Men and melanoma - that means you!

New research reveals that while men aren't diagnosed with melanoma more often than women in the UK, they are 70% more likely to die from it than their female counterparts.

Don't you just love the British weather? A month ago we were basking in uninterrupted sunshine. Yesterday the rain was lashing down so hard that my windscreen wipers couldn't keep up. But at least this summer, unlike the last one, wasn't among the coldest and wettest on record.

It's hard to imagine, when the skies have been grey forever, that skin cancer - the biggest risk of sunshine - could be an issue to Brits. But new research reminds us that even in cloud-ridden Britain, skin cancer is a real and growing threat.

There are two main kinds of skin cancer. Non-melanoma skin cancer, including basal cell cancer and squamous cell cancer, are about 20 times more common than melanoma. They can be deadly, and everyone should keep an eye out for the warning signs. But malignant melanomas are the ones we need to take the most urgent action on. While melanomas account for only about 5% of skin cancer, they're responsible for 80% of the 2,800 skin cancer deaths in the UK in 2011.

New research reveals that while men aren't diagnosed with melanoma more often than women in the UK, they are 70% more likely to die from it than their female counterparts. And the gap is widening - since the early 1970s, death rates in UK men have increased by 185% compared to a 55% rise among women. As yet, the reasons aren't entirely clear - but it's highly likely that the traditional British male attitudes of not wanting to bother the doctor and burying your head in the sand play at least some part. Men are also more likely than women to go topless at work, increasing the risk of sunburn and therefore melanomas on the back, where they may be harder to spot.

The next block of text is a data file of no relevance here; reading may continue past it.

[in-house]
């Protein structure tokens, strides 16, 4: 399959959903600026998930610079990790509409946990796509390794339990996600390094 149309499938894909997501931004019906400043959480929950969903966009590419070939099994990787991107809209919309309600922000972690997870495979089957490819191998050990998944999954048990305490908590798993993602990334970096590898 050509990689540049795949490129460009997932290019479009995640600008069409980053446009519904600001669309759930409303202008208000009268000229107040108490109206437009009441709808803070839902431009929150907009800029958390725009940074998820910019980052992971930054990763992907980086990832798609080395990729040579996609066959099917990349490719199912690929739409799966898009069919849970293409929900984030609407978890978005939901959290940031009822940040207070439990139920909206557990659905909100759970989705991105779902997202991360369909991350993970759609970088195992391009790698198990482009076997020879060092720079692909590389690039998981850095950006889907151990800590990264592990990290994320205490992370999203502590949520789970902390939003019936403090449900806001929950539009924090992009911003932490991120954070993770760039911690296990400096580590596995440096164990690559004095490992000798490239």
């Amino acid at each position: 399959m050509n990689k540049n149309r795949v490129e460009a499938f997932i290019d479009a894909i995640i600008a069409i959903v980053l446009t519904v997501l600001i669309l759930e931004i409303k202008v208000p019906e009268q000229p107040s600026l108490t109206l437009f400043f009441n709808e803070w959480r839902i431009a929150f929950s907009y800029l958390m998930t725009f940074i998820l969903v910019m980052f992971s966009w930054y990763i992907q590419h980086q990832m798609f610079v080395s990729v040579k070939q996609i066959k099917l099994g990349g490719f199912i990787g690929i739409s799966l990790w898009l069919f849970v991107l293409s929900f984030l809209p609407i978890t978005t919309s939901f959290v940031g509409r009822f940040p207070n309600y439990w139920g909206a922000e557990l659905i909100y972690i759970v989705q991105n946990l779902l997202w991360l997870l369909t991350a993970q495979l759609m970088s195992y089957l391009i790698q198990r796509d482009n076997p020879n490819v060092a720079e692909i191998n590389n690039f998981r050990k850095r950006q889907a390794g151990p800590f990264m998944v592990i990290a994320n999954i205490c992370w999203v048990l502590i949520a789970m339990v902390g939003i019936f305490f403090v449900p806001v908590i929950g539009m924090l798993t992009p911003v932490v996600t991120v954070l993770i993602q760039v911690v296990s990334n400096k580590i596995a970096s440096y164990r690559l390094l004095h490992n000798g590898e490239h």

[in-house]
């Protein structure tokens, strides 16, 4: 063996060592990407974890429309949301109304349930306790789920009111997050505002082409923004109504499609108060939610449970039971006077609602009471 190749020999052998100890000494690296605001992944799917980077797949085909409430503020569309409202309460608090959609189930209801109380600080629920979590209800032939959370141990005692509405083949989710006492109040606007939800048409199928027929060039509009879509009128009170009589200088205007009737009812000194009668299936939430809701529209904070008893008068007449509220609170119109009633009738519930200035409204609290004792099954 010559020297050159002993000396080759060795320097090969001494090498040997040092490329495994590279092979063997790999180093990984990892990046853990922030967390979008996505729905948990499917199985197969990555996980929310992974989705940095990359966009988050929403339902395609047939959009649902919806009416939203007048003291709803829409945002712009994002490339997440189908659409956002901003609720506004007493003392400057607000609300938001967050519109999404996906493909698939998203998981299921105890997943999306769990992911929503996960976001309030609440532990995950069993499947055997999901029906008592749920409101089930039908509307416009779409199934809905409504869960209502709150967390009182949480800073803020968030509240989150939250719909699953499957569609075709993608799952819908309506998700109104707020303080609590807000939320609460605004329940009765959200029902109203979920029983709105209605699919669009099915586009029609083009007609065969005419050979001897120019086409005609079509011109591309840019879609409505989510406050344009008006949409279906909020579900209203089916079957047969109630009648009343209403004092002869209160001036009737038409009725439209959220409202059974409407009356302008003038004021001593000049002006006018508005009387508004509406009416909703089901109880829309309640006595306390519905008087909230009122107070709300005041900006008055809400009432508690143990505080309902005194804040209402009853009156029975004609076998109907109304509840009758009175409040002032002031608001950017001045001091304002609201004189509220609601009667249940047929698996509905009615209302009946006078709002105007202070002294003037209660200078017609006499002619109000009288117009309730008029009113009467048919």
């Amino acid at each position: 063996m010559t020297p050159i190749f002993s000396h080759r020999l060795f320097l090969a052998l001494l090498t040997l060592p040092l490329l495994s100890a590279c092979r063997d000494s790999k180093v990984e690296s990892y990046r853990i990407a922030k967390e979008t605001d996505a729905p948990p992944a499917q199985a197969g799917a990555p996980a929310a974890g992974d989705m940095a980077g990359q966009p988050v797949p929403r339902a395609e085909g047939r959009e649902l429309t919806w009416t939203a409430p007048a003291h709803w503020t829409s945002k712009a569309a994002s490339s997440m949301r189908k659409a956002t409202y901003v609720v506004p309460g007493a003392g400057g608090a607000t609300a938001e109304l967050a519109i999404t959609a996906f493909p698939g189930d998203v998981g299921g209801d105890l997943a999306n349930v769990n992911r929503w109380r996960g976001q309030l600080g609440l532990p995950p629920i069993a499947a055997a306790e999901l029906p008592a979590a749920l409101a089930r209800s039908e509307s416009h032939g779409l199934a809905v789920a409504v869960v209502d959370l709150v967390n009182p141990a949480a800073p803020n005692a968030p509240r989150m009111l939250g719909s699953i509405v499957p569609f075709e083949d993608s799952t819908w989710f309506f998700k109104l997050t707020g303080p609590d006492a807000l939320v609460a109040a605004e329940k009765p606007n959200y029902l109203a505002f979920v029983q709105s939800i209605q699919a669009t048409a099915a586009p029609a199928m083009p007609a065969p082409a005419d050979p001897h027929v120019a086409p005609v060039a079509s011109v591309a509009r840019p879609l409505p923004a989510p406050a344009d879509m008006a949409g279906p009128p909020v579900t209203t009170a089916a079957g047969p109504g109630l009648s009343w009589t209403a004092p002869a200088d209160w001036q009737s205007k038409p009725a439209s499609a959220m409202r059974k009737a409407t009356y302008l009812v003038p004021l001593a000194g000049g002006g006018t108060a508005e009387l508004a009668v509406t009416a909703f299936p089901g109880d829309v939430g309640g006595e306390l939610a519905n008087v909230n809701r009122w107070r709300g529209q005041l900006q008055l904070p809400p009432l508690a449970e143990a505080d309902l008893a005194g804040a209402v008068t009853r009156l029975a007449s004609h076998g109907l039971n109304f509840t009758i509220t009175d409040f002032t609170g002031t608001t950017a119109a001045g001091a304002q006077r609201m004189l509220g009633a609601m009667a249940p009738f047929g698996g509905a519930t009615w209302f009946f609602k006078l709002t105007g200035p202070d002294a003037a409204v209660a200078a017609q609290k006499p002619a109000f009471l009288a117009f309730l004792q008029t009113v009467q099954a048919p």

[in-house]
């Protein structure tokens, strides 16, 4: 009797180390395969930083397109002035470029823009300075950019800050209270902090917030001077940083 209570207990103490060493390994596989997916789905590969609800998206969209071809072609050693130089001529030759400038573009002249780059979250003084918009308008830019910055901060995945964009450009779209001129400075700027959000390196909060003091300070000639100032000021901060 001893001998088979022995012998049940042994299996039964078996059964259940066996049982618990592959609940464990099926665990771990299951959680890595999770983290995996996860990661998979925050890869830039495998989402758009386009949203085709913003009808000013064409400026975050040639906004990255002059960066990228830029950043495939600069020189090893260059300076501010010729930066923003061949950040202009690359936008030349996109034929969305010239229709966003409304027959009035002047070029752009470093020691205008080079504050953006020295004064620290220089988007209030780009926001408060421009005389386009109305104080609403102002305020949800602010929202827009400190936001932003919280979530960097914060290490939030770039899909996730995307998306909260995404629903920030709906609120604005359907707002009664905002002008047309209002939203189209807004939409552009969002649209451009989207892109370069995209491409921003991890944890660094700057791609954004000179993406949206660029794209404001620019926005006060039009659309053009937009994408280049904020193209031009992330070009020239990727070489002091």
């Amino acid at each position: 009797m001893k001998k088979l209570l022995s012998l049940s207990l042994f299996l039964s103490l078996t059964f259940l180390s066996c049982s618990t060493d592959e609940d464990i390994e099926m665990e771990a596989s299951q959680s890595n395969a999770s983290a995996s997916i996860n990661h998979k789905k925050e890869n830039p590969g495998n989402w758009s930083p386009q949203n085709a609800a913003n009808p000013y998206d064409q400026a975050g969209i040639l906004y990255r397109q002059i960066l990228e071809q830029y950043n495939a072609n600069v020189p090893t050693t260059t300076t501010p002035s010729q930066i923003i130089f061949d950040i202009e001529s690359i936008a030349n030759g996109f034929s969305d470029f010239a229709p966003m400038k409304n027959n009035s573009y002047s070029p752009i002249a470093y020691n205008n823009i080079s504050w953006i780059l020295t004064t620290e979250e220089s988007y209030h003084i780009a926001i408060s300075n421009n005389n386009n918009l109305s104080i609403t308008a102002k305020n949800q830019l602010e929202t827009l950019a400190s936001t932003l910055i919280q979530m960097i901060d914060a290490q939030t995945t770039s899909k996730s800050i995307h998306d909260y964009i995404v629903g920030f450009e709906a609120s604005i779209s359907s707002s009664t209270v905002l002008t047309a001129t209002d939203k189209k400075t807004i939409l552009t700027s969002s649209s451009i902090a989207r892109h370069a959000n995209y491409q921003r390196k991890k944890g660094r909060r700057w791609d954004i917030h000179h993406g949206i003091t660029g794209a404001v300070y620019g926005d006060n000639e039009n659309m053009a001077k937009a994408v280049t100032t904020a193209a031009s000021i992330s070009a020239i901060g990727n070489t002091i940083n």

Your likelihood of getting melanoma rises with the number of times you've been sunburnt and how badly you were burnt. Children in particular are at risk of melanoma in later life if they get burnt in childhood. Other risk factors for melanoma include having pale skin, having lots of moles, a family history of skin cancer and using sunbeds (just don't - EVER!).

The moral of this story? First, any burning is a sign that your skin has been damaged, so do take precautions to avoid it. Second, follow the ABCDE rule. Finally, if you do spot any skin changes you suspect might be abnormal, do get them checked out promptly. I would far rather check out a hundred lumps and bumps and reassure people than risk one person putting off treatment until it's too late. You may not want to bother the GP unnecessarily, but believe me, as far as skin cancer is concerned, there's no such thing as unnecessary.

Disclaimer: This article is for information only and should not be used for the diagnosis or treatment of medical conditions. EMIS has used all reasonable care in compiling the information but make no warranty as to its accuracy. Consult a doctor or other health care professional for diagnosis and treatment of medical conditions. For details see our conditions.